The Unstoppable March by Jeffrey A. Ballard

The military band’s bass and drums thrummed through Aldred’s chest standing in the crowd. Multi-colored confetti showered the cobblestone boulevard from well-heeled revelers crowded in balconies above. Green-stained domed roofs dotted the majestic columned landscape of White Stone Boulevard.

The crowd, dressed in their Sunday finest, snaked and moved with a life of its own, chattering with excitement. Children sat atop parents’ shoulders waving blue Ivorian flags. Flags and banners hung on the white stone buildings. Ivorian’s second mechanized unit marched to join the front.

Aldred frowned. There was always a parade for a unit off to the front. Never for returning units, though.

The crowd jostled him into his seventeen-year-old son, Seldon, next to him.

“Sorry,” Aldred said.

But Seldon hadn’t noticed. He stared raptly at the light mechanized warriors stomping by in their blue-armored suits, steam hissing and gears grinding. The helmetless mechs revealed barely-shaved faces beneath.

Kids. All kids. Not much older than Seldon.

Does he even notice the hastily applied blue paint over dented and bruised armor? Aldred wondered.

The boy was far too preoccupied with everything military.

“There he is!” Seldon called out.

Aldred rushed to scan the mechs’ faces. “Where?”

Raynor, Keneth’s boy, had enlisted on his eighteenth birthday without his father’s blessing. The whole neighborhood heard the row. Keneth’s boy hadn’t written home since, and Keneth refused to accompany Aldred to the parade for a glimpse of the boy. But Aldred had seen the quiet plea for news of his lost boy in Keneth’s eyes. So, Aldred had come, hoping to bring word back of Raynor.

Seldon was almost out of sight by the time Aldred realized Seldon had spotted not Raynor but one of his friends in the crowd, and had run off to meet him. No doubt to catalog every passing mech and their stats.

Aldred sighed. It didn’t feel too long ago that Seldon was on his own shoulders, and at least asking for permission before running off.

Large, heavy artillery mechs lumbered by. The tanks farther back shook the ground.

Still no sign of Raynor.

“There’s a strapping young lad there!” A military recruiter loping alongside the light mechs pointed to a five-year-old on his father’s shoulders.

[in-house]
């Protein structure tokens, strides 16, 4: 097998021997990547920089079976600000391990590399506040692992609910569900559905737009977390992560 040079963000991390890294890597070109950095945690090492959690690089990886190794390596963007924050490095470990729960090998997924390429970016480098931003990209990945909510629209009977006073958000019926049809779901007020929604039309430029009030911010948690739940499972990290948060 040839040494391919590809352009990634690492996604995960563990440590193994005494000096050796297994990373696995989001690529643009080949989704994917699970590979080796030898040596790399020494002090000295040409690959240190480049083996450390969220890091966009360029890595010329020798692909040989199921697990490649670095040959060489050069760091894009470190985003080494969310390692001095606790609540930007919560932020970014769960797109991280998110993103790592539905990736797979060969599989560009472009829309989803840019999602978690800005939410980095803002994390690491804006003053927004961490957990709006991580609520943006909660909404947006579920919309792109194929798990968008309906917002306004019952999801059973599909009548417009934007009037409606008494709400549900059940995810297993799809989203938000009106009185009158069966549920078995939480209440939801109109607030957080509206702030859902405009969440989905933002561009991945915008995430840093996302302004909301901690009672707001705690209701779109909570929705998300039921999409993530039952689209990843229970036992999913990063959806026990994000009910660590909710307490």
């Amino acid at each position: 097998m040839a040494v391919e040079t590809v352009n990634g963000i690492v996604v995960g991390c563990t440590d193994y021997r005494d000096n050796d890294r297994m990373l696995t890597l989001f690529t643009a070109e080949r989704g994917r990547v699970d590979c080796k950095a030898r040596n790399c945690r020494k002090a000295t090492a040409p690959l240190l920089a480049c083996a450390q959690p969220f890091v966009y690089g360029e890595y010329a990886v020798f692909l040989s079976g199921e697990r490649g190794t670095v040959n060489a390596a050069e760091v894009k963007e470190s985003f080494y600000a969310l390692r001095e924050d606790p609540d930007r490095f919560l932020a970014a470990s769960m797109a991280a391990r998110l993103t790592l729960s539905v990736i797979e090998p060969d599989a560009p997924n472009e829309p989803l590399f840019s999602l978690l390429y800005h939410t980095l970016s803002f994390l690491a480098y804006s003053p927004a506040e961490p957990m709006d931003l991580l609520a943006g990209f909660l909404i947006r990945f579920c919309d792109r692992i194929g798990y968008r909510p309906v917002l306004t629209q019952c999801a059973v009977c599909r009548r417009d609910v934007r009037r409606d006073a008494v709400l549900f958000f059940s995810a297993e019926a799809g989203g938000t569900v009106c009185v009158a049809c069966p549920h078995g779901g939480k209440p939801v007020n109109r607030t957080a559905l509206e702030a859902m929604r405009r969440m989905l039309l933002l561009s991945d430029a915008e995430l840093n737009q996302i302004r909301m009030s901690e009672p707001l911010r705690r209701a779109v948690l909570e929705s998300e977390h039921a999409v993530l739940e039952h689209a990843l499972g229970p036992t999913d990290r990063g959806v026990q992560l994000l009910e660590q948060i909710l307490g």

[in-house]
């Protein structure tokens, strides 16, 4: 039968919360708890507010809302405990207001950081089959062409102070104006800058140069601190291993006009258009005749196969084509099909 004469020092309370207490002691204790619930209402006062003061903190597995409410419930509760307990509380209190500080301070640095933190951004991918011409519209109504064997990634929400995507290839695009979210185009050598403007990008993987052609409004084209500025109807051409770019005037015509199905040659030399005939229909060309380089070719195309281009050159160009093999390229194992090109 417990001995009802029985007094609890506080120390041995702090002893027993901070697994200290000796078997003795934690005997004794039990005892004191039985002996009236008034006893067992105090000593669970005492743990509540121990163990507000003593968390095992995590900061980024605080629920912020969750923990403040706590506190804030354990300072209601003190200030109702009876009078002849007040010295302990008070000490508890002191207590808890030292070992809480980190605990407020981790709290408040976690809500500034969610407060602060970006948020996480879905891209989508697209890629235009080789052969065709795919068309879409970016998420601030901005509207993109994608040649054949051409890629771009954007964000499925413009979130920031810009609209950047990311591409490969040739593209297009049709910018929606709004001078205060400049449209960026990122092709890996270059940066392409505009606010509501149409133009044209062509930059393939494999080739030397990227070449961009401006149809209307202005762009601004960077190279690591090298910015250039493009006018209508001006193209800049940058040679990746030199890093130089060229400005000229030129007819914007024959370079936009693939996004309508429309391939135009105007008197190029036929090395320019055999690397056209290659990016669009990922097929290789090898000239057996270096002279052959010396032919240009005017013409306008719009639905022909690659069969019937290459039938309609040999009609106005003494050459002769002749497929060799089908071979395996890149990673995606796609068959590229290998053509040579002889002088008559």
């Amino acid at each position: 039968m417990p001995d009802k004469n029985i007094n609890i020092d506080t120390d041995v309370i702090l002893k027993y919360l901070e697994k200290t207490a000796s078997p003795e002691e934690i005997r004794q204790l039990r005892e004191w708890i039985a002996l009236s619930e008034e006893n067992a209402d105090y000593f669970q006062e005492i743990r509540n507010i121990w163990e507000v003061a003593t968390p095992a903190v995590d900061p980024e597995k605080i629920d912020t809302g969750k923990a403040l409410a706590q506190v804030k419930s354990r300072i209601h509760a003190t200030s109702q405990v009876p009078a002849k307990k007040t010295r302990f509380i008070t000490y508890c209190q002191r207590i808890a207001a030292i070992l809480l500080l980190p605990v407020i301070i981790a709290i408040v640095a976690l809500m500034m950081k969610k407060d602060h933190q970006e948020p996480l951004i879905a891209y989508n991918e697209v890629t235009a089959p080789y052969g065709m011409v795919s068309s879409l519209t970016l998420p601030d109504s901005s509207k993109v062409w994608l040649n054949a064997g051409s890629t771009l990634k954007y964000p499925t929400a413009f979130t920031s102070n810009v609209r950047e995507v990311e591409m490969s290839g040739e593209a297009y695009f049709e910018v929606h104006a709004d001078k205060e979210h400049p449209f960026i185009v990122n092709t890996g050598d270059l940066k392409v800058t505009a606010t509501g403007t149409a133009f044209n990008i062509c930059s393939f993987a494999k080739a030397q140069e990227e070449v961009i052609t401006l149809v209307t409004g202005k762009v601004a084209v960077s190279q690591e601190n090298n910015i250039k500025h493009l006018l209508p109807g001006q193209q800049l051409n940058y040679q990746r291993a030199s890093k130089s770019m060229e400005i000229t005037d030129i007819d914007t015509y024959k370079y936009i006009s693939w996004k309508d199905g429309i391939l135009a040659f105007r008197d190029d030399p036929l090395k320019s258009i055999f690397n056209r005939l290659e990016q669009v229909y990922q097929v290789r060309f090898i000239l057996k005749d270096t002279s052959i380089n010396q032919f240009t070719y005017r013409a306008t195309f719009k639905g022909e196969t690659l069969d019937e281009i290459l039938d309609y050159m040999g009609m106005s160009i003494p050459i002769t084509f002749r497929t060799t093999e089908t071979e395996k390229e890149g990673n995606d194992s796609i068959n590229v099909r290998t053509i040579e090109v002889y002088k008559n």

The child flexed his little arms.

“Ah, not quite yet!” The military recruiter grinned. He waved a stack of enlistment contracts. “When you’re older, lad!” To the crowd in general he called out, “Anyone of age can enlist to defend Ivorian! Sixteen with parent’s permission!”

Aldred’s lips pressed together into a thin line.

One month. One month until Seldon turned eighteen and Aldred lost him.

Three days later, the entrance bell dinged as Aldred stepped into Holloway’s Laundry.

“Ah, there you are, Mr. Hartley,” Mrs. Holloway called out from behind the counter. “One second, I’ll get your things.” The kind old lady disappeared into the back.

Aldred stepped up to the counter, digging into his pockets for the weekly laundry payment.

“Here you are.” She returned holding two packages, neatly wrapped. She set them down on the counter and separated them to reveal a stack of papers on Seldon’s package. “Now”—she straightened up—“I’m not one to pry, but these were in with your son’s things. I suspect he forgot they were in his pocket and the wash ruins paper—”

“It’s quite okay.” Aldred’s smile faltered when he saw the papers properly. Recruitment papers.

His hand trembled as he picked them up. At least they weren’t filled out.

Mrs. Holloway crossed her arms. “Shame what they’re doing to this city’s youth. Scooping up kids on tales of adventure and glory.” She shook her head. “But you can’t hold onto them forever.”

“No. You certainly can’t.” Aldred answered with a hollowness stretching down into his chest.

Aldred stood in Seldon’s empty bedroom holding Seldon’s laundry package, the recruitment form resting on top. Silence echoed throughout the room.

Seldon was off with friends again.

One month. In one month, Seldon was going to do whatever it was he was going to do and Aldred wouldn’t be able to stop him.

Aldred stepped through the room, his footsteps sounding unnaturally loud. He set the laundry package down on Seldon’s bed. He left the recruitment form on top, blank except for where he signed on the parental signature line.

He may not be able to hold onto Seldon forever, but he didn’t have to lose him either.

Underneath the recruitment form, Aldred slipped a bundle of prestamped, pre-addressed envelopes with a handwritten note scrawled across the top. “Don’t forget to write.”

Jeffrey A. Ballard is a nomadic Yankee that currently lives in the Texas Hill Country. His science fiction has appeared in Orson Scott Card’s Intergalactic Medicine Show, Plasma Frequency, and forthcoming in Factor Four Magazine among other places. He continues to write daily. You can learn more and connect with Jeffrey at